If your looking for an outfitter and they’re not booked two or three years out. Not good. If the outfitter advertises big time or uses Cabelas or other booking agents probably not good. I hunted moose in the Yukon years back and the oufitter had big ads in magazines and pictures of well know hunters with big moose taken with them.When I booked he tried hard to get me to add caribou to the hunt for a couple thousand more. I was supposed to be at a small lake with a trappers cabin and we would have a boat and motor and we could access other small lakes and spike camp. Plane dropped me off at the lake and went to pick up the guide from another camp. When the plane came back the guide yelled for me to haul the canoe from the cabin and bring it out to the plane. I had hip boots so he got in the canoe with his gear and I pulled him to shore.There was a small boat at the cabin but it was locked with a chain and the guide didn’t have a key. There was no motor. Think about canoeing in the Yukon in October! The first day we skipped breakfast and went out early and came back for breakfast.My guide slept the rest of the day until I went back in and woke him up to go out for the evening.That evening I spotted a cow and calf up on the side of the mountain. I was watching with my binoculars trying to give him landmarks when he told me he left his binoculars at the other camp. We canoed to another lake connected by a stream. Two or three hours to get there against the current. When we go to shallow fast spots l had to drag him(no hip boots). Every day everywhere we stopped he built a fire. He always wanted to go back to the cabin. Too cold. About the eighth day we woke up and it was snowing and half the lake was froze. He said it was too cold.we should stay in the cabin. I asked him to let me go by myself. He said really. I said yes.Just take me out with the canoe to the narrows between the lakes. He did and gave me his birch bark megaphone and moose scapula on a tether. I went probably a hundred yards from the canoe and cut a big set of moose tracks headed to the basin by the lake where we saw a cow and calf the night before. Climbed up high above the basin and called. The bull instantly started cracking his horns against a tree. The cow started moaning and she led him to me.First shot a 60 yards. Shot him three times. Headed down the mountain to the cabin to get the guide and my frame pack. He heard the shots and already had crossed the river.He asked if i got one. I said yes.He said down low. I said no up by tree line. I don’t think he was happy. I said we have to take the canoe back to get the frame packs. He said he didn’t have one. Gettin the picture here. No frame pack,no binoculars,no hip boot. He used my heavy soft pack and carried fifty or sixty pounds at a time and I filled my frame pack. I asked about caribou and he told me he hadn’t seen a caribou in that area in ten years. He was an Indian and had been guiding for over twenty years in the Yukon. I actually liked him. He had been out for seventy straight days guiding sheep hunters and moose hunters. He had no interest in getting me a moose. How about the outfitter.No boat. No motor. Tries to sell me a caribou hunt where there’s no caribou.I asked around when I was in the Yukon who was the best outfitter in the Yukon and the one I was told was one that I could find no information about because he’s always booked up and does no advertising. I didn’t complain to the outfitter because I knew that would be a waste of time. He did call me when I got home and wanted a picture of my moose for his ads for the coming year. I told him i shot the moose without a guide and the other things and he said I suppose your not sending a picture. He was right.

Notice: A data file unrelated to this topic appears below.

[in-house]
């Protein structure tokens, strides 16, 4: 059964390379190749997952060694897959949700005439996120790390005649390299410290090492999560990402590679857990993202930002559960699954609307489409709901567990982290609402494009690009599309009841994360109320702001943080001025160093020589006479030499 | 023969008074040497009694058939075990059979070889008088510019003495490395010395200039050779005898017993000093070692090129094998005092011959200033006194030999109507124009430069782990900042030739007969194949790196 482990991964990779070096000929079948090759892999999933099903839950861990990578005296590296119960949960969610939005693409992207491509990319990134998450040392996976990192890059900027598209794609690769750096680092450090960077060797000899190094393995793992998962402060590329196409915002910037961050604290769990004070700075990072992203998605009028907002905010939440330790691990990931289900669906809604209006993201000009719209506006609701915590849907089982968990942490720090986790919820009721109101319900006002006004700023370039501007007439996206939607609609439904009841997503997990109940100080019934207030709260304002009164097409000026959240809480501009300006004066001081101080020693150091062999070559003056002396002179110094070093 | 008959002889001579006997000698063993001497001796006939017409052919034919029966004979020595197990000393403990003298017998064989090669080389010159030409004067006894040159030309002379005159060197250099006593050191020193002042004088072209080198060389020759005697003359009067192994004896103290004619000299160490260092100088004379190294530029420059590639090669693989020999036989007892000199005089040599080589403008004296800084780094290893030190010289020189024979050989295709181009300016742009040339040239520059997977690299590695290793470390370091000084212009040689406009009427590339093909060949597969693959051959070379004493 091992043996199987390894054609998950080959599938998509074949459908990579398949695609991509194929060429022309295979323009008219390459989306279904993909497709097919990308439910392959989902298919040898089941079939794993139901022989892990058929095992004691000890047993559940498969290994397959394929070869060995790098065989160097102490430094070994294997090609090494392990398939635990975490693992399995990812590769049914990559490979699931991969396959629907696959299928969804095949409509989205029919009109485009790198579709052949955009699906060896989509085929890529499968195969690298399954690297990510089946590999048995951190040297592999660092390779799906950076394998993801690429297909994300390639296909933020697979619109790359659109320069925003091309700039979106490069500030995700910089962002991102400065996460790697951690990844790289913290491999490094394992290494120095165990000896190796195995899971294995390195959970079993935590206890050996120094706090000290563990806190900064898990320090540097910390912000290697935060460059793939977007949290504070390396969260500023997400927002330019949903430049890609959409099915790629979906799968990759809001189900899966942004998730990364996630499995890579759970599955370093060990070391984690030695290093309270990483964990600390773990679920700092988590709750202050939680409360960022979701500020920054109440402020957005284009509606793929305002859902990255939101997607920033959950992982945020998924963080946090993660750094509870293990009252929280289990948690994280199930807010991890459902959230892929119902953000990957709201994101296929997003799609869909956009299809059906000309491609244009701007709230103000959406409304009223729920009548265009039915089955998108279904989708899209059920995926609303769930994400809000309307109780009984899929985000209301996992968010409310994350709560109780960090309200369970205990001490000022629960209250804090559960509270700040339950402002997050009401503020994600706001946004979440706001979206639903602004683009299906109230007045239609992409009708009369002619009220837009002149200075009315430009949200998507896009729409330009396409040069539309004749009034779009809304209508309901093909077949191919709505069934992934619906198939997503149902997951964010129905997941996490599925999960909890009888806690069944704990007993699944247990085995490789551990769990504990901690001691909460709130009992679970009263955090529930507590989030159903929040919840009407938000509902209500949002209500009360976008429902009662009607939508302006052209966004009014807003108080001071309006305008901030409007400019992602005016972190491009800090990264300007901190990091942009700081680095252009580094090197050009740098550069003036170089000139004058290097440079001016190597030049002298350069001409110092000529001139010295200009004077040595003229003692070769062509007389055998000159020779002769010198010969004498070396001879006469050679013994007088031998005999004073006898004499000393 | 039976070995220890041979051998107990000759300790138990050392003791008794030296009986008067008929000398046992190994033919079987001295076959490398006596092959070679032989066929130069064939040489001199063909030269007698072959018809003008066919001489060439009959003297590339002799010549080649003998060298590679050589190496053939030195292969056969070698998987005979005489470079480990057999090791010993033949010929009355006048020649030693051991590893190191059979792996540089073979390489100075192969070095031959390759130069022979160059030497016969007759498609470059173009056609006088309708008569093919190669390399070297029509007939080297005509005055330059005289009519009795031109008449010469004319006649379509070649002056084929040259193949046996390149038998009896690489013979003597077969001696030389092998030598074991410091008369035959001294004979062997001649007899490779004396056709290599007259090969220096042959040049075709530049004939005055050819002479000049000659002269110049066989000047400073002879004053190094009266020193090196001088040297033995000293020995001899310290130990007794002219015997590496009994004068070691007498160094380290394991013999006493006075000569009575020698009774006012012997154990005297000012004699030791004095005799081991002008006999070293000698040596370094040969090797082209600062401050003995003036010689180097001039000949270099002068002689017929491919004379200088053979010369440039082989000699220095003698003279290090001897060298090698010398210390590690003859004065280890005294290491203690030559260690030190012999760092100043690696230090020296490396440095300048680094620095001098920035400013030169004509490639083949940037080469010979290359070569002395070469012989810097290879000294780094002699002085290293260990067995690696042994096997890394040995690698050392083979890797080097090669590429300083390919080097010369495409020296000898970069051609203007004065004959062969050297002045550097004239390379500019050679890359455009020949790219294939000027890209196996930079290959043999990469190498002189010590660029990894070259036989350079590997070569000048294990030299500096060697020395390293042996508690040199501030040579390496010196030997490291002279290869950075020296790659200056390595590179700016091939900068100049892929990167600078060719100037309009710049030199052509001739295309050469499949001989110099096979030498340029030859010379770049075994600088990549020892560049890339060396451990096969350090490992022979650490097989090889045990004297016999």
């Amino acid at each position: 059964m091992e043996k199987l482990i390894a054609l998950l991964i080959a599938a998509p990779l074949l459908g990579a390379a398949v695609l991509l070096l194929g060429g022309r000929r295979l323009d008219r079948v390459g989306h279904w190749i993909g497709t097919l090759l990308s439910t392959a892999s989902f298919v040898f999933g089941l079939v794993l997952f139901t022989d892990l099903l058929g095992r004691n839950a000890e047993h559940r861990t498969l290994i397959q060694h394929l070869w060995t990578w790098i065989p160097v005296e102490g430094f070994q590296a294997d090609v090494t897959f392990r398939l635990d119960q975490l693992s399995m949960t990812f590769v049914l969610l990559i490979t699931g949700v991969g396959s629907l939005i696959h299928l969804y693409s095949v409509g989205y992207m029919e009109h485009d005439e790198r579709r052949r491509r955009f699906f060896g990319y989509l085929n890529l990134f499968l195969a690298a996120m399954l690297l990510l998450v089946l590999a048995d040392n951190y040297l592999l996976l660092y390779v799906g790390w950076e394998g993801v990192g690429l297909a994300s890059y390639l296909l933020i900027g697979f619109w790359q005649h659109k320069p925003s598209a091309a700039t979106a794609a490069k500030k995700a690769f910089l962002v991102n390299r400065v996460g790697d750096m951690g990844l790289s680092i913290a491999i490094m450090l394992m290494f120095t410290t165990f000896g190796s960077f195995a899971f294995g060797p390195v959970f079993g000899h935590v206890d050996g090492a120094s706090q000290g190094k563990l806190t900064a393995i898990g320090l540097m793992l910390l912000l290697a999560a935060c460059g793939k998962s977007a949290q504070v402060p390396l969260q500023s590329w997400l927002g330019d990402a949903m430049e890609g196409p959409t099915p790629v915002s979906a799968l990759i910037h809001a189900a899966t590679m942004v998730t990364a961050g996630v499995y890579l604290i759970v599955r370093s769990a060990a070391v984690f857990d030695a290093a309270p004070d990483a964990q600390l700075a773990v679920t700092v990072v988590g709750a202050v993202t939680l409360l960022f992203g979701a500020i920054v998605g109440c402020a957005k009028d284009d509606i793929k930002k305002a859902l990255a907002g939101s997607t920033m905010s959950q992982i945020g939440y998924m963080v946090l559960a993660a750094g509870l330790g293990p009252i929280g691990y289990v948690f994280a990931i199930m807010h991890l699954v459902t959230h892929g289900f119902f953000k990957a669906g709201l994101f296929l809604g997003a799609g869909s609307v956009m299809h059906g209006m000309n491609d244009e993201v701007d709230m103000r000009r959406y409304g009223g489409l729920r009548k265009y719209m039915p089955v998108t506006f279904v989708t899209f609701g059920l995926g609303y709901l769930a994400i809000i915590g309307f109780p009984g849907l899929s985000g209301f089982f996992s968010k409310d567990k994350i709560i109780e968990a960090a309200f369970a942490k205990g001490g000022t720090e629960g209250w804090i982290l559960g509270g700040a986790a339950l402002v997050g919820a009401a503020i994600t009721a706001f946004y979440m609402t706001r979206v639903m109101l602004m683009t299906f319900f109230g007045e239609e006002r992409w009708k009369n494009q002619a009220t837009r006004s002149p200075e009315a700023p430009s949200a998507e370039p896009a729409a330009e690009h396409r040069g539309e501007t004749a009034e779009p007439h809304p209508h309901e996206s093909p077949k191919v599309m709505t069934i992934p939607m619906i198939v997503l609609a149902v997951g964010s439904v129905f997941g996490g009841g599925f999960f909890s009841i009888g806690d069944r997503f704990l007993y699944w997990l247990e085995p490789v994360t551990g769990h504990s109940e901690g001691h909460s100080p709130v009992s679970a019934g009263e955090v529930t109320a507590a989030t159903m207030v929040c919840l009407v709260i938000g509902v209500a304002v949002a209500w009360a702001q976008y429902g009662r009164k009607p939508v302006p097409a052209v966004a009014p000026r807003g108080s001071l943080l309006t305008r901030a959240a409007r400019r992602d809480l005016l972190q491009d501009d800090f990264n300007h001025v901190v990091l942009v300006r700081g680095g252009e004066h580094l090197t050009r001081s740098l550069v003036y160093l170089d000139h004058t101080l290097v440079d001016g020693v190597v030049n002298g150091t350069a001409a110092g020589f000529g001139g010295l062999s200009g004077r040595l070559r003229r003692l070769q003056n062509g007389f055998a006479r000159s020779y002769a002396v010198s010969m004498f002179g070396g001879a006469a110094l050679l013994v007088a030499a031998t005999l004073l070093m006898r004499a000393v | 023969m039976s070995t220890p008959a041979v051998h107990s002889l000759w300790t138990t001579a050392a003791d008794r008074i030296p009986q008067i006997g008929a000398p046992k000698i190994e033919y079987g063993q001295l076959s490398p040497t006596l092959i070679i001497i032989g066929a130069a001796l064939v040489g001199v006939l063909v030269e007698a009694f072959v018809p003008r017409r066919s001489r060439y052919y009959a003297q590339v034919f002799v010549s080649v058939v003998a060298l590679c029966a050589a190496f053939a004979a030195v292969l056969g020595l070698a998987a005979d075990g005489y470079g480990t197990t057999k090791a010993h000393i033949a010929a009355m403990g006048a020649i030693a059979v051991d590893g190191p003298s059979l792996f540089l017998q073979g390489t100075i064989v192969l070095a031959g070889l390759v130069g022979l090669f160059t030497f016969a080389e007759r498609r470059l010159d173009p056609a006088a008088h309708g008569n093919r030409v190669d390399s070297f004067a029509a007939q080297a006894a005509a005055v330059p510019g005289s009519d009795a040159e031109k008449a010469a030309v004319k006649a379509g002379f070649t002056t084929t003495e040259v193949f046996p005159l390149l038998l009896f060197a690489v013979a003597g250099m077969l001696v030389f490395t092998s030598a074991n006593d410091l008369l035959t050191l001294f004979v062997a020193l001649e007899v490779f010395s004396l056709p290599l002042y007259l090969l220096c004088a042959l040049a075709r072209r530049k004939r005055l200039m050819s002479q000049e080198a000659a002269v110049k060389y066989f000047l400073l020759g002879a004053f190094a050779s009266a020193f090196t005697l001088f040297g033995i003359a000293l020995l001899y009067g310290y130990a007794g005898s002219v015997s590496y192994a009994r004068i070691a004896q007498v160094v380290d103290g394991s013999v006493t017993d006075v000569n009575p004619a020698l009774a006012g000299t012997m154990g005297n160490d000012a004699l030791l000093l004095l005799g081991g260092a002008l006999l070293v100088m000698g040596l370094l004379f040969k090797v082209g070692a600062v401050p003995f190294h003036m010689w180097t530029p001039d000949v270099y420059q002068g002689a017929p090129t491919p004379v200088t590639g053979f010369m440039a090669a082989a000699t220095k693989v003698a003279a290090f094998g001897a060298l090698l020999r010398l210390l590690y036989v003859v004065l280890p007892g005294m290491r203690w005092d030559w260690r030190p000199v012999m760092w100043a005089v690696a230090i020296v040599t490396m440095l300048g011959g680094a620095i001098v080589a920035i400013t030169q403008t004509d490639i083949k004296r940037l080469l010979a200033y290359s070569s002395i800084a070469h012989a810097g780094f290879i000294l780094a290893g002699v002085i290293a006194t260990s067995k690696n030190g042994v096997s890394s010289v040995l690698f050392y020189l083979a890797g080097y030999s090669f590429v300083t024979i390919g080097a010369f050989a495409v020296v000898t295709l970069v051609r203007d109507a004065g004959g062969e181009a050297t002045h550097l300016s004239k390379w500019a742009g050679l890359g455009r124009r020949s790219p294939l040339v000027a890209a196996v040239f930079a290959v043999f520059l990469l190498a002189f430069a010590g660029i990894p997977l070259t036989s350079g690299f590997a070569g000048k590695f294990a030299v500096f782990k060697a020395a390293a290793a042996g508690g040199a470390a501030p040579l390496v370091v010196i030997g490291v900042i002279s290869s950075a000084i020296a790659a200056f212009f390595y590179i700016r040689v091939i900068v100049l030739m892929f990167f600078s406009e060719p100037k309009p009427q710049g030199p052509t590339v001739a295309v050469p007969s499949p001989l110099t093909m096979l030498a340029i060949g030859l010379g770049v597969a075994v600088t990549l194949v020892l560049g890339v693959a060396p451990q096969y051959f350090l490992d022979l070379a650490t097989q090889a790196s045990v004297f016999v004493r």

Way to get it done, though. That’s awesome.